Cover Story: Building A Sustainable Future
When it came time to produce an app, Future decided the best way to take advantage of the opportunity was to go to its readers before breaking out the publishing tools. Byrne's team asked MacLife readers what they wanted to see and which of the editor's suggestions mattered most to them. "We … invited them into the kitchen to help us bake the cake," she says.
Byrne believes many of the early iPad adapters made the mistake of over-designing, going for lots of whiz-bang features that did not focus in on the specific desires of a title's readership. "Publishers did souped-up versions of digital magazines," she says, "[with] slow-loading files that provided some additional service, but not a whole lot. And certainly one of the cool things is you can now share this stuff [through social media]."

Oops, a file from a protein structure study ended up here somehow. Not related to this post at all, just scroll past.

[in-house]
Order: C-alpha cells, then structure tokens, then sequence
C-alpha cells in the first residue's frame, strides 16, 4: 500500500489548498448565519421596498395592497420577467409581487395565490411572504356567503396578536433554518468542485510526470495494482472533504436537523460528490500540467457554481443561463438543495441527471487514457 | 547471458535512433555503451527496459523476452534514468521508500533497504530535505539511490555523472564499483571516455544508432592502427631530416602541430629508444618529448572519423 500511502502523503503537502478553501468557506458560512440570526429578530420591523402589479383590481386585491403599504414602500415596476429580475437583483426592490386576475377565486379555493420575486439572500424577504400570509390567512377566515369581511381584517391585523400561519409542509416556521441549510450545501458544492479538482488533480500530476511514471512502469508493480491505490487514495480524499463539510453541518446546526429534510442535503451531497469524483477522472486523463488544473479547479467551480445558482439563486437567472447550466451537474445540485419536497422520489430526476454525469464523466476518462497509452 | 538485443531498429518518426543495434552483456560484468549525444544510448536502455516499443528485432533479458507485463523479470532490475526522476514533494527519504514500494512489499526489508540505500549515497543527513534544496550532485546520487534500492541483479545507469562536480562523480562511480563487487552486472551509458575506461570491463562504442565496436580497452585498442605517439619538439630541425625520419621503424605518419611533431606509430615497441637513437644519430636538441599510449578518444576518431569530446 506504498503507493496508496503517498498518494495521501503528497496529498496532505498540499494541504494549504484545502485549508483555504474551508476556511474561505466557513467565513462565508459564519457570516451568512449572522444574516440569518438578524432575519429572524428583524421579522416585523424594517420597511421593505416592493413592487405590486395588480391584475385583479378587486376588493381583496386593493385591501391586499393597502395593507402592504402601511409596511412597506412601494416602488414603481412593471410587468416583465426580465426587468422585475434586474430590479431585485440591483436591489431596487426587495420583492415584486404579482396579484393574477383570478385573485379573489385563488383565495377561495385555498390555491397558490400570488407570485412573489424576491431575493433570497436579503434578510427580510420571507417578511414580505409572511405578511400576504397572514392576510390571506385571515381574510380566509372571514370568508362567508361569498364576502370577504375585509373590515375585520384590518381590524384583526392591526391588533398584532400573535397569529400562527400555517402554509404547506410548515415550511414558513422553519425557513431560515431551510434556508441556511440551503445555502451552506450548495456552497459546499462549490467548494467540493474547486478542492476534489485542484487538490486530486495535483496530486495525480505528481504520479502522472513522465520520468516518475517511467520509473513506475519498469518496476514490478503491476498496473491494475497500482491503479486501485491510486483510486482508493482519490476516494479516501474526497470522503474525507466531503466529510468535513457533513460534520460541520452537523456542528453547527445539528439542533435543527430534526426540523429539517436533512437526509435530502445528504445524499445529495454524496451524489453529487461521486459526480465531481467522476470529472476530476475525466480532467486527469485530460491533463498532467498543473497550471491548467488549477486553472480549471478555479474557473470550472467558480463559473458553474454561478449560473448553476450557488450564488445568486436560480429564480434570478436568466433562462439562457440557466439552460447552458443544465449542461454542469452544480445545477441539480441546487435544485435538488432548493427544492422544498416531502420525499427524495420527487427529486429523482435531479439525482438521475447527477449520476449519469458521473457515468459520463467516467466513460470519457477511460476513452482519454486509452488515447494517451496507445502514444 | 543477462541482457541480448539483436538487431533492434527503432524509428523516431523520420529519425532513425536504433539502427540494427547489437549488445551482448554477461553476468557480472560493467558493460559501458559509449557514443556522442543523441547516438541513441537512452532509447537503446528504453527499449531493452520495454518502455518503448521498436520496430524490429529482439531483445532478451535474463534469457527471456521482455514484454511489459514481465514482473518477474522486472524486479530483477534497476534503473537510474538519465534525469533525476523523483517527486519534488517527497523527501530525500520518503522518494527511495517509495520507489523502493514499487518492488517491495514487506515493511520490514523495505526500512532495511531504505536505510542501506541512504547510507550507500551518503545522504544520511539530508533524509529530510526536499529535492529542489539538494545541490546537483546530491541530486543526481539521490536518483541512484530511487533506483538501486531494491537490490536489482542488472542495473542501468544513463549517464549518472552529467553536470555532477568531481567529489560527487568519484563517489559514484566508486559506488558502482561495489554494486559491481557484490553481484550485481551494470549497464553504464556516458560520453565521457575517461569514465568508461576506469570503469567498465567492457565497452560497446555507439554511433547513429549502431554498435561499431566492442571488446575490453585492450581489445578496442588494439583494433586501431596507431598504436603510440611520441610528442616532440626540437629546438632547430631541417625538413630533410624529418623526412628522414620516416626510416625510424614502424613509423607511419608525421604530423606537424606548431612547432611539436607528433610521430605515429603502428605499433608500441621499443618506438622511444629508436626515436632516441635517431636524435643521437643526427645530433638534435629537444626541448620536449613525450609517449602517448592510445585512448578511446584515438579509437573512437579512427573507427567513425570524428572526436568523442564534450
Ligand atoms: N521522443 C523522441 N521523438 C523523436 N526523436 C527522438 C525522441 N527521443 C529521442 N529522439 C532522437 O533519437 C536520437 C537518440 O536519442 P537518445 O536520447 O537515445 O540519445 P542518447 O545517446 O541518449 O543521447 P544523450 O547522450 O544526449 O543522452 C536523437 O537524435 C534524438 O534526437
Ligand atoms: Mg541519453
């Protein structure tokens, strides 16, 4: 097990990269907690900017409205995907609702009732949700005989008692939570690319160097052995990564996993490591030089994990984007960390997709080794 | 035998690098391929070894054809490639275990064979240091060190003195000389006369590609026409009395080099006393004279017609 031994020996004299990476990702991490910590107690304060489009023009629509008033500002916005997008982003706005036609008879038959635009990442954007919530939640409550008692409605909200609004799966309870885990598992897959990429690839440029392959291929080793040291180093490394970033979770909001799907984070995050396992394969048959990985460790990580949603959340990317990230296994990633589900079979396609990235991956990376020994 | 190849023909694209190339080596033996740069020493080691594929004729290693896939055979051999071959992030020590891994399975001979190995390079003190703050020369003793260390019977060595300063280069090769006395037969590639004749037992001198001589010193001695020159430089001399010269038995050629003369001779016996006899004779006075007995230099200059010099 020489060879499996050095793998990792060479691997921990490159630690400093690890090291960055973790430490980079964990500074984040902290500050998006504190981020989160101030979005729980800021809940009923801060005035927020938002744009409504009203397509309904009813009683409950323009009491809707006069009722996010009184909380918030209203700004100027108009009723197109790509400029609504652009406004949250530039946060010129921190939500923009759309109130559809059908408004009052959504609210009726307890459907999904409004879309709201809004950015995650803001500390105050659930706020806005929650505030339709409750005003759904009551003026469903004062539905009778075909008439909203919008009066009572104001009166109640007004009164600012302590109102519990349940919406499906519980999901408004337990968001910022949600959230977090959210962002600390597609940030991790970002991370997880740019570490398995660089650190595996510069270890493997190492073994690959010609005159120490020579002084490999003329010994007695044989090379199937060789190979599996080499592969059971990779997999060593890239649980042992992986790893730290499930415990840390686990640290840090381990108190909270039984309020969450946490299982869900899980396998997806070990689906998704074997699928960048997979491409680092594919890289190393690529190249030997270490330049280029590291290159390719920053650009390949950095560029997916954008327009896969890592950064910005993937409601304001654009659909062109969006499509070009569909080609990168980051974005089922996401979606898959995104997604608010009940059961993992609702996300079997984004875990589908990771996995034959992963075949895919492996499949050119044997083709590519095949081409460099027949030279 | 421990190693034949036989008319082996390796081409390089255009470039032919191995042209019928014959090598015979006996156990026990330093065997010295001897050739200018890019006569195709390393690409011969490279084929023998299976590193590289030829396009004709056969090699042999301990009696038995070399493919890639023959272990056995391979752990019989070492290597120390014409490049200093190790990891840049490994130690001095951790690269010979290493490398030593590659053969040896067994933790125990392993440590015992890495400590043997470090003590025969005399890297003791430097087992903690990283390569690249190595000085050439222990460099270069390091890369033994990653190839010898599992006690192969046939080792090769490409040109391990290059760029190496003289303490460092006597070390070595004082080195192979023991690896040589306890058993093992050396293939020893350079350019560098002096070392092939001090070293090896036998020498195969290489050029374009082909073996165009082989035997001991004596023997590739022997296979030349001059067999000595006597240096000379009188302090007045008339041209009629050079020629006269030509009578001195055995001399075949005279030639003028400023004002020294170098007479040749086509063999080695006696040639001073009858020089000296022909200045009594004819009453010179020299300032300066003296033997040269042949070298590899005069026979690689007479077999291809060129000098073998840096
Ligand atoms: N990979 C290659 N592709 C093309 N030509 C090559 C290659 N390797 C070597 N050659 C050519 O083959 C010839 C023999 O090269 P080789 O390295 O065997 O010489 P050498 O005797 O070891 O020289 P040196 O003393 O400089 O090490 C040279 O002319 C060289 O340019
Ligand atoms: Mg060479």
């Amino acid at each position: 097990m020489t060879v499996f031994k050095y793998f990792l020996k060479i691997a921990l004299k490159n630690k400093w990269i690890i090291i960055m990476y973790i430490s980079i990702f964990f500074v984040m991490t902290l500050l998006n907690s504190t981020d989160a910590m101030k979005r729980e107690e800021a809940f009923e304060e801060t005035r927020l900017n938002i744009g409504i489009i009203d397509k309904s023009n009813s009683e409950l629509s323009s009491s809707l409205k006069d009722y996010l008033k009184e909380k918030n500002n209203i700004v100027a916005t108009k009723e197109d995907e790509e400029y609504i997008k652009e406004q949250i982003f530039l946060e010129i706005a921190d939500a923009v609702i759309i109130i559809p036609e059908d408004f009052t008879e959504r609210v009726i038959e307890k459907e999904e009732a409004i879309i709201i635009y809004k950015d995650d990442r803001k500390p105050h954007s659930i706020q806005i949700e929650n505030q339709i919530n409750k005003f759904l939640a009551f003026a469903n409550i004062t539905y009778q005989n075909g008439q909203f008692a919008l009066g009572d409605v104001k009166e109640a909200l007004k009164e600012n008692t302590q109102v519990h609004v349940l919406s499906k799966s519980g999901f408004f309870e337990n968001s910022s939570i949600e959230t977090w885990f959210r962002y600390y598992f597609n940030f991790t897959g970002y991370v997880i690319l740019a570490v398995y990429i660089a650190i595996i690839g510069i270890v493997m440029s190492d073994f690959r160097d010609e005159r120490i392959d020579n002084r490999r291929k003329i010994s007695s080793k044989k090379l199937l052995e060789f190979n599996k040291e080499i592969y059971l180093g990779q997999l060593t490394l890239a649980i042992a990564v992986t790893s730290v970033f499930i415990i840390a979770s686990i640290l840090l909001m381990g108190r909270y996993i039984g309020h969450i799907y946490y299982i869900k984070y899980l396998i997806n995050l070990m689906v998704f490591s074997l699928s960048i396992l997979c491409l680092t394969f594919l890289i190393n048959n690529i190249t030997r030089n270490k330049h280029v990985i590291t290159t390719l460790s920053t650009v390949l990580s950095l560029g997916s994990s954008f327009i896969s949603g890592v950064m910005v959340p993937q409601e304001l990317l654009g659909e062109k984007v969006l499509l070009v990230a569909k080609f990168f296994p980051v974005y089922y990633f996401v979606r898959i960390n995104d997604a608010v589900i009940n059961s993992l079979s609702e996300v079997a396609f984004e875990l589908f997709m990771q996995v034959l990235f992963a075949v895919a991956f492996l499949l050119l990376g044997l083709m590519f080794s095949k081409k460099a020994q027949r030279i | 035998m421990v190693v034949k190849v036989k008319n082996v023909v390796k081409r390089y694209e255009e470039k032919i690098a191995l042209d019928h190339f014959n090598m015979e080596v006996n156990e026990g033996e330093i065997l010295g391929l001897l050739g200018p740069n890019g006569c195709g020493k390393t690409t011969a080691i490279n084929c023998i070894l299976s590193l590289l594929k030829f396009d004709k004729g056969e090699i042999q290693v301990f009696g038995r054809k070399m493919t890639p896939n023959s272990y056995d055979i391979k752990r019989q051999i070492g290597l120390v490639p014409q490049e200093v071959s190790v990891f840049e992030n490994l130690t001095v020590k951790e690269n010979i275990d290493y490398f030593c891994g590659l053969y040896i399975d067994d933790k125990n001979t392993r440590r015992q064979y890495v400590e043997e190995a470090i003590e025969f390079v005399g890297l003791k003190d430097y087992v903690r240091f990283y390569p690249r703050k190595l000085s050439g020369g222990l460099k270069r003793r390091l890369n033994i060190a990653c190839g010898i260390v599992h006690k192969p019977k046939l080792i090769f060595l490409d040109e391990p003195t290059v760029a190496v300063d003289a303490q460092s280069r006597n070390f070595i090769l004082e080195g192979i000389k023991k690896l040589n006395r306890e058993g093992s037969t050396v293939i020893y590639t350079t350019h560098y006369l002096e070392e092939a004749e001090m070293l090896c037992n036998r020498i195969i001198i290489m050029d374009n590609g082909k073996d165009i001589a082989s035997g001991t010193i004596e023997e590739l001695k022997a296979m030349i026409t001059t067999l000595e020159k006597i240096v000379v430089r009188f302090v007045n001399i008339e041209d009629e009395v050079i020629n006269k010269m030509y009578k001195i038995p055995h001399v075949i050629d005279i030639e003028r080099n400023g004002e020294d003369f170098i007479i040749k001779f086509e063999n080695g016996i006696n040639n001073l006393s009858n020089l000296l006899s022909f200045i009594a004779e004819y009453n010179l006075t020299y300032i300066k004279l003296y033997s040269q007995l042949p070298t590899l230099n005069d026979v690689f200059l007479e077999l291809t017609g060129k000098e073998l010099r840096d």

The first app released for any Future product, the MacLife app—developed over seven weeks and launched in August 2010—was the first anywhere to feature a live social media feed, offering real-time user reviews of products and other live features.
To build interest, the initial release was free, as was a second version, released in December, which built out even more interactive features and opportunities for users to provide feedback on the product.
Future versions of the app will serve up paid subscriptions (through Zinio, if not Apple), Byrne says, and per-issue prices will run less than newsstand prices, while offering content clearly distinct from the print product.
MacLife demonstrates, as well as anything that has come along in the wake of the iPad's launch, the marketing and audience-building potential of a well-built app.
"MacLife is a magazine that very few people probably know. Newsstand sales are relatively modest compared to big magazines," Marcom says. "But suddenly you're in the top 10 news applications on iTunes, and you're in the same list as the BBC and The New York Times, and you're like, 'Wow.' It's a very level [and wide-open] playing field."